Federal legislation has mandated the demise of architectural barriers and has served as a catalyst for encouraging school and agency programming to accommodate all members of the community. In addition, legislation has created funding opportunities to subsidize local and state fiscal concerns for renovating existing structures and constructing new facilities. Individuals with disabilities not only are more visible but also are more vocal, as the laws have empowered them to make their own decisions and achieve greater independence. The motto "nothing about us, without us" has resulted in individuals with disabilities demanding more stringent laws and landmark access decisions. As accommodating people with disabilities is a rapidly developing area of the law, programs should seek professional advice as to current regulations and allowable exceptions.
In 1968, the U.S. Congress passed the Architectural Barriers Act (ABA), which required U.S. buildings and facilities to be accessible if they were designed, built, or altered with certain federal funds or if they were leased for occupancy by federal agencies (www.access-board.gov/ada-aba/index.htm). In 1973, section 504 of the Rehabilitation Act was enacted. It mandated that all programs and facilities receiving federal support must be made accessible to individuals with disabilities. Consequently, federally funded organizations removed architectural barriers to people with disabilities and the U.S. Architectural and Transportation Barriers Compliance Board developed accessibility codes. Many services became available for the first time to people with disabilities. For example, federally funded organizations made parking spaces, bathrooms, university classrooms, government offices, and recreational facilities accessible. Specific to aquatics, all federally funded facilities had to make their pools accessible through such means as hydraulic lifts or sloped entries (figure 1.4).
The Individuals with Disabilities Education Act (IDEA) began as the Education for All Handicapped Children Act in 1975. This federal legislation continued the thrust of the ABA and the Rehabilitation Act in integrating individuals with disabilities into society. It mandated free and appropriate public education, including special education, in the least-restrictive environment. As stated in the U.S. Federal Register, a government publication that contains regulations pertaining to laws, special education is defined as instruction that is specially designed to meet the unique needs of children with disabilities. This instruction includes physical education. Physical education is defined as
(I) the development of: (A) physical and motor fitness; (B) fundamental motor skills and patterns; and (C) instruction in aquatics, dance, individual and group games, and sports (including intramural and lifetime sports). (Federal Register, 1977a)
Including aquatics in the definition of physical education provides schools with the option of including swimming in the curriculum for students with disabilities (figure 1.5) and gives families the right to access school swimming programs in which children without disabilities are granted instruction.
Another important aspect of this law is the Individualized Education Program (IEP), which helps to make a child’s education appropriate. This document, assembled by educators, related service professionals, and parents, plots the goals a student is expected to accomplish within the educational environment as well as the steps necessary to achieve these goals. Small group instruction, one-on-one assistants, and modifications to the general curriculum may be spelled out in the IEP. If aquatics is not specifically mentioned on the IEP, it is not a required school service.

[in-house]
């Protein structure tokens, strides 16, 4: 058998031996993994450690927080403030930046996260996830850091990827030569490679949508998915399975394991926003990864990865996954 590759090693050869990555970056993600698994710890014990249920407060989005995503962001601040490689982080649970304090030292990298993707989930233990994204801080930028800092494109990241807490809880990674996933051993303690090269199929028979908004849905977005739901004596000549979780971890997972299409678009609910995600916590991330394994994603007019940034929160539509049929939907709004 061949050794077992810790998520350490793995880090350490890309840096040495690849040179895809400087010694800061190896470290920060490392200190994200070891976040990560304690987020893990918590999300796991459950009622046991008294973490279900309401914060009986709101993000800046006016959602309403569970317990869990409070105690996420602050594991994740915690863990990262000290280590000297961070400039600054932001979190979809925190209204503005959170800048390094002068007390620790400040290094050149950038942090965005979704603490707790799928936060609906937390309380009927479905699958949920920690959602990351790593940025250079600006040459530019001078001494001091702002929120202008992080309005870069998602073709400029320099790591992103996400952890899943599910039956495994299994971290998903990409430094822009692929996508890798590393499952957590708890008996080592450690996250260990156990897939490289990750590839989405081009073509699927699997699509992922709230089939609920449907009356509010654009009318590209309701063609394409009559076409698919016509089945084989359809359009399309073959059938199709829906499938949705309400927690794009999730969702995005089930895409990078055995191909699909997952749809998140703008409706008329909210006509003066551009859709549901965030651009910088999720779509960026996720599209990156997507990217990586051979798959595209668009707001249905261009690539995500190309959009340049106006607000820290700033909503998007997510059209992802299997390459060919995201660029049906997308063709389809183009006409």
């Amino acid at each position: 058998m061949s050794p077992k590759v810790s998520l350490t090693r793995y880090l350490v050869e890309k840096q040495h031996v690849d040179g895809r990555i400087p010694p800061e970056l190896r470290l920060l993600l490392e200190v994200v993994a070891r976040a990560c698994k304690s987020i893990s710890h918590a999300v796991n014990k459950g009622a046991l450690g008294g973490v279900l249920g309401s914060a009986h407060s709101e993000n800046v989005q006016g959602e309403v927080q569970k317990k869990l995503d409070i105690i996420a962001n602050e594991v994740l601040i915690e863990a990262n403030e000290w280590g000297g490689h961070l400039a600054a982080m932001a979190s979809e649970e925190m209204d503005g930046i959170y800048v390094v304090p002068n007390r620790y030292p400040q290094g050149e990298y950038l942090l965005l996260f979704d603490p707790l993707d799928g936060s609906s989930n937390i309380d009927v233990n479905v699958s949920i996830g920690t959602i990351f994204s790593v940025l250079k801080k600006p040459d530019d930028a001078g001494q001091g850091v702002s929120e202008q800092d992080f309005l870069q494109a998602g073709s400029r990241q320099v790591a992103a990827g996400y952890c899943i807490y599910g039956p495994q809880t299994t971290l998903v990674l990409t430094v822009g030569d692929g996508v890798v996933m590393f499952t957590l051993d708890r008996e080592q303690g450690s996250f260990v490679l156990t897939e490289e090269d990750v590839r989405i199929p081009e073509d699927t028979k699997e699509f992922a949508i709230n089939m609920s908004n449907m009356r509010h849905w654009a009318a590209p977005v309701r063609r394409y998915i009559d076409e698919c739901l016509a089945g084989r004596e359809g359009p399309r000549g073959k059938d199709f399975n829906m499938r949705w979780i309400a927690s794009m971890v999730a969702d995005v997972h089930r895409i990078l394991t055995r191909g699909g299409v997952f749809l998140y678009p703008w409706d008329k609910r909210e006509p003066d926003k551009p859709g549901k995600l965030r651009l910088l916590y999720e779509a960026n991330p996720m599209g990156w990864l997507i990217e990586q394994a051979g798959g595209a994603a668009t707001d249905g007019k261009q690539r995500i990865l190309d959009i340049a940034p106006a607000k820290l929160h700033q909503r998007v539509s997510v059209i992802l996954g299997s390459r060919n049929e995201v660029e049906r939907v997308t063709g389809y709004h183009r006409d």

It would be remiss to mention Public Law (PL) 94-142, the Education for All Handicapped Children Act, without discussing some of its important amendments and reauthorizations: PL 99-457, PL 101-476, PL 105-17, and PL 108-446 (Individuals with Disabilities Education Inprovement Act, or IDEIA). PL 99-457, the Education for All Handicapped Children Act (reauthorization of 1980), expanded the age range covered by the law from 3 to 21 to include infants and toddlers from birth to 3 years old. Accordingly, parents of young children with disabilities and personnel of early intervention programs may seek community aquatics programs as appropriate motor activities for young children. By becoming familiar with these laws, you can better meet the special needs of infants and toddlers with disabilities.
You should also be familiar with the Individualized Family Service Plan (IFSP), which was a result of PL 99-457. The IFSP contains individual goals, objectives, and methods for infants and toddlers with disabilities and their family and service providers. Some tips for working with children under 3 years old are given on page 63.
PL 101-476, IDEA, was enacted in 1990 as an amendment to the Education for All Handicapped Children Act. PL 101-476 changed the term handicapped to individuals with disabilities, added autism and traumatic brain injury as disability categories, and stressed the importance of transitional services within the IEP. Thus, the IEP must now include goals, objectives, and a plan for the transition into the community. This plan, called the Individualized Transition Plan, projects what skills participants should have when they leave the school. Transition refers to crossing the gaps (a) between infant, toddler, and preschool programs and school programs and (b) between high school programs and lifetime pursuits. As an aquatics instructor in a school or community facility, you might be called on to contribute to such a plan, especially for a young adult. Seize these opportunities whenever possible. After all, what better lifetime recreational pursuit is there than aquatics?